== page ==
Despite some improvements, this Addams Family still only feels half there.
The Addams Family 2 (2021) Review By Mark McPherson
Published on October 6, 2021
Rating 2.5 /5
The Addams Family 2, the sequel to 2019’s The Addams Family animated film, feels very much like a return to form. The previous film tried too hard to make the Addams into the heroes for embracing their weirdness in the face of suburban conformity. While such distinction was always a solid aspect of the appeal of a spooky and kooky family, it came branded with tired modernization of animation with all the par for the course slapstick and puns.
This sequel finds a better story to evoke the strangeness of the Addams and keep them strange. Wednesday Addams, the driest and more intelligent member of the family, finds herself being too different from her family and the rest of society. She has developed a new invention that can transfer animal traits into human beings. Though she succeeds in her experiment, she receives little fanfare from either the science fair she prevents at or her family that ruins the event in their classic chaotic ways. Wednesday is starting to feel that she may not be an Addams at all but in a way that goes beyond mere rebellion from the previous picture.
Seeking to rekindle their family bond, Gomez and Morticia decide to go on a road trip so Wednesday and Pugsly can better understand all the darkly weird wonders of the United States. At the same time, however, a revered scientist is seeking to speak with Wednesday about her background. It seems that a mix up at the hospital may have led to Wednesday being sent to the wrong family. It’s a revelation that both Wednesday and her parents cannot quite shake with their differences being ever present.
Most of the film, however, is just road trip antics of the Addams going on vacation. This is where the film is at its weakest as the absurdity once more favors more of the pop culture embrace than the subversion of it. There’s a lot of examples of this in the many pun-filled dialogues but the encapsulation of this method of comedy is Cousin Itt. In the previous animated film, Itt was voiced by Snoop Dogg in the classic garbled voice of the hairy creature. You can kinda tell it's Snoop if you listen and recognize his theme song. This time, however, the film doesn’t even attempt to hide that its Snoop. The finale finds him busting out rhymes without the garbled dialogue and Gomez notes Itt’s music connections to the industry, citing how he’s cool with Billie Eilish.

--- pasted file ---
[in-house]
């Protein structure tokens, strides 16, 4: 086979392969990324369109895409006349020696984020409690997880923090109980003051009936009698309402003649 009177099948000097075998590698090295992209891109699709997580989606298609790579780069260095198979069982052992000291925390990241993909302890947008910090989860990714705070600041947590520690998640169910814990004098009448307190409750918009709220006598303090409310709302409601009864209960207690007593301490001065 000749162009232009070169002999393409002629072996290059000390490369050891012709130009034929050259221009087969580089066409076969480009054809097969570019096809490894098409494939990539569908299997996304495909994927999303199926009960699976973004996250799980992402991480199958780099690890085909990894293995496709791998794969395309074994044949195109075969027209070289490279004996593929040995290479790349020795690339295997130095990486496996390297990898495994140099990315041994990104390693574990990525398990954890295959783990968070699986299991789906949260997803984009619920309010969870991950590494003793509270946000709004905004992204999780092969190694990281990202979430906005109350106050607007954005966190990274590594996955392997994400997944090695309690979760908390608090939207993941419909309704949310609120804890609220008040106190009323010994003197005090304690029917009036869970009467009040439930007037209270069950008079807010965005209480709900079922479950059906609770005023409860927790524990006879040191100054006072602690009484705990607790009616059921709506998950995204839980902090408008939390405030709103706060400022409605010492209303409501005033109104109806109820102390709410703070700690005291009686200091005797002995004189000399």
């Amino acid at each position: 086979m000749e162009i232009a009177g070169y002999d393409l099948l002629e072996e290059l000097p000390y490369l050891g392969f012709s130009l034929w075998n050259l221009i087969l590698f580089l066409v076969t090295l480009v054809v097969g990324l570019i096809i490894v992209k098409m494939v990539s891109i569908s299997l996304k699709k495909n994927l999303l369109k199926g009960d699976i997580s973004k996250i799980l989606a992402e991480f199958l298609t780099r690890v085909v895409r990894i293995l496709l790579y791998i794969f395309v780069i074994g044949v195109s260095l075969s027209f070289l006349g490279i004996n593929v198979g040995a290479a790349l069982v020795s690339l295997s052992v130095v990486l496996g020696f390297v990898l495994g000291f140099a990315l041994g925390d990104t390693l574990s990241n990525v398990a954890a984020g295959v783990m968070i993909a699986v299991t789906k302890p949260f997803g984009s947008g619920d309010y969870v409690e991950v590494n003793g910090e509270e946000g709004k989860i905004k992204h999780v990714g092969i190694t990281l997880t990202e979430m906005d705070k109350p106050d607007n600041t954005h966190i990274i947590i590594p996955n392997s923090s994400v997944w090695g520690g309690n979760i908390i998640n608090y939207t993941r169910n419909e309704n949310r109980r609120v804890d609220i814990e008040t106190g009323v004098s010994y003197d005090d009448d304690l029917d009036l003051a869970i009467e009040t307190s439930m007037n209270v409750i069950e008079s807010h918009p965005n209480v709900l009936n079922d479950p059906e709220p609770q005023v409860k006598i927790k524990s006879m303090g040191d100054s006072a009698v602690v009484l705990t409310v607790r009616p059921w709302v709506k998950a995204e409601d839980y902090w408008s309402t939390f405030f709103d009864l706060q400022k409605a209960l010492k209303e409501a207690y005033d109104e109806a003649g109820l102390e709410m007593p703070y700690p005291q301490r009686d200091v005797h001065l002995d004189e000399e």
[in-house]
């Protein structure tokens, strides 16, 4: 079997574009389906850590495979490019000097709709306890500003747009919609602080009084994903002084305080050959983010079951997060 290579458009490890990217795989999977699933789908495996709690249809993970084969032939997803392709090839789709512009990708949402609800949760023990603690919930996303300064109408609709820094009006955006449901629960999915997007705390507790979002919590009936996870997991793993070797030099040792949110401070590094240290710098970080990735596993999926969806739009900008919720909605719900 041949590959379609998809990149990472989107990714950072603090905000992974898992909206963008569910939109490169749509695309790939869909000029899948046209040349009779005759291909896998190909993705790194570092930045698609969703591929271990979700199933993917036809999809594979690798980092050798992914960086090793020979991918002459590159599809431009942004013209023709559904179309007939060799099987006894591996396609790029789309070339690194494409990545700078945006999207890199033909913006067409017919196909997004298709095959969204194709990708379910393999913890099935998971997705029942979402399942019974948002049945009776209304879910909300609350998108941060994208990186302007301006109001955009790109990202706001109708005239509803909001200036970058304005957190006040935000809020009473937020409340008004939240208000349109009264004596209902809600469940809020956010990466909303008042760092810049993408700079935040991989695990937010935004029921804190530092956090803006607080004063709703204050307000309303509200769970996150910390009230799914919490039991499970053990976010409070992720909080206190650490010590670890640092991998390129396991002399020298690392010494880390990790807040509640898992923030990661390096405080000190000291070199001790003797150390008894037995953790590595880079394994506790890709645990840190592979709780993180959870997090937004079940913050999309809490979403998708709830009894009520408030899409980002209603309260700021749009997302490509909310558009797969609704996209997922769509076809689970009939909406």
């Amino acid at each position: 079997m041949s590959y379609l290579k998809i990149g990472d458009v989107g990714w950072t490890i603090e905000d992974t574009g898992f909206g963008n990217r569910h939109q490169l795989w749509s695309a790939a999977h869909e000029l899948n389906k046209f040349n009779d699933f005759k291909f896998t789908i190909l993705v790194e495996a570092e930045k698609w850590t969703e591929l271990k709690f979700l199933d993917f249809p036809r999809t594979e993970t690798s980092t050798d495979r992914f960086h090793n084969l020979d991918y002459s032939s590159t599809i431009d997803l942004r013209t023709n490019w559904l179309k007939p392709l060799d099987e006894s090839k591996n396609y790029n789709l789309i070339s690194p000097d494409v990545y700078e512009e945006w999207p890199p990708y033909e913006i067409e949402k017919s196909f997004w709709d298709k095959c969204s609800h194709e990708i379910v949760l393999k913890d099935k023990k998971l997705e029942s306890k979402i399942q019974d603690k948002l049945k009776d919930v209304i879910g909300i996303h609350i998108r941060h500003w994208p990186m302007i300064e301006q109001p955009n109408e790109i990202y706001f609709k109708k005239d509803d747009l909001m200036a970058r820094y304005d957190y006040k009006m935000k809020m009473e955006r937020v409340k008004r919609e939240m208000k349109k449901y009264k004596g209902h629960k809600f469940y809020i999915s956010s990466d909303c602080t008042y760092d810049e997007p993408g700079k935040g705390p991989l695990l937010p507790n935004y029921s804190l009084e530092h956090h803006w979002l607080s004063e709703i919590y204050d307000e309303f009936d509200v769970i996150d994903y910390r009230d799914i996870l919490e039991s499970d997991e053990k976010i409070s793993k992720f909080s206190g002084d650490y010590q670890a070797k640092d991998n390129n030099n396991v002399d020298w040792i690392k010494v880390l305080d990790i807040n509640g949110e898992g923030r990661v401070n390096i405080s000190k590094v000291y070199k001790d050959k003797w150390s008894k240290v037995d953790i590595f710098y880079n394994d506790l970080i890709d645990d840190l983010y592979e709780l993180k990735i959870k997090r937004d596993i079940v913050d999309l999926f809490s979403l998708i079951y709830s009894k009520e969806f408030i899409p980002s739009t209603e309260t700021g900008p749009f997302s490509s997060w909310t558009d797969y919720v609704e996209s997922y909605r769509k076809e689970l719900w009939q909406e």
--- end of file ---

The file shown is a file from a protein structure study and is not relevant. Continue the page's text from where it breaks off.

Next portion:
As a series of antics on a road trip, however, the film finds some pleasing scenarios for the Addams to be weird. They visit Niagara Falls where Gomez can’t wait to jump in a barrel and take a dive down the falls. They visit the Grand Canyon and Pugsly can’t resist it as an opportunity to set off some explosions. They visit a beauty pageant for little girls and Wednesday finds herself tossed into a horrifying musical number that conjures up the same level of disdain in Addams Family Values, when she was forced into a Thanksgiving play. Of course, you’ve gotta end that situation with something shocking but, since this is an animated film aimed at kids, the picture settles on a Carrie pigs-blood parody.
The climax also isn’t too shabby. It builds off Wednesday’s experiment slowly transforming Uncle Fester into an octopus monster. An Addams Family movie ending with a mad scientist and monsters feels very fitting. It’s a far cry from the simplistic message of the previous film which felt jarring for the subversive Addams to take such a route. They’re far more in their element here.
Despite some improvements, this Addams Family still only feels half there. It’s not that the Addams must be dismal and better embracing the dark humor but their appeal is kneecapped by the current demands of average animated entertainment. It’s a bit of a shame because the Addams Family seems perfectly suited for animation with all sorts of oddness to their world. That world feels surprisingly small in this animated film, even when taking their comedy on the road.
Mark has been a professional film critic for over five years and a film lover all his life.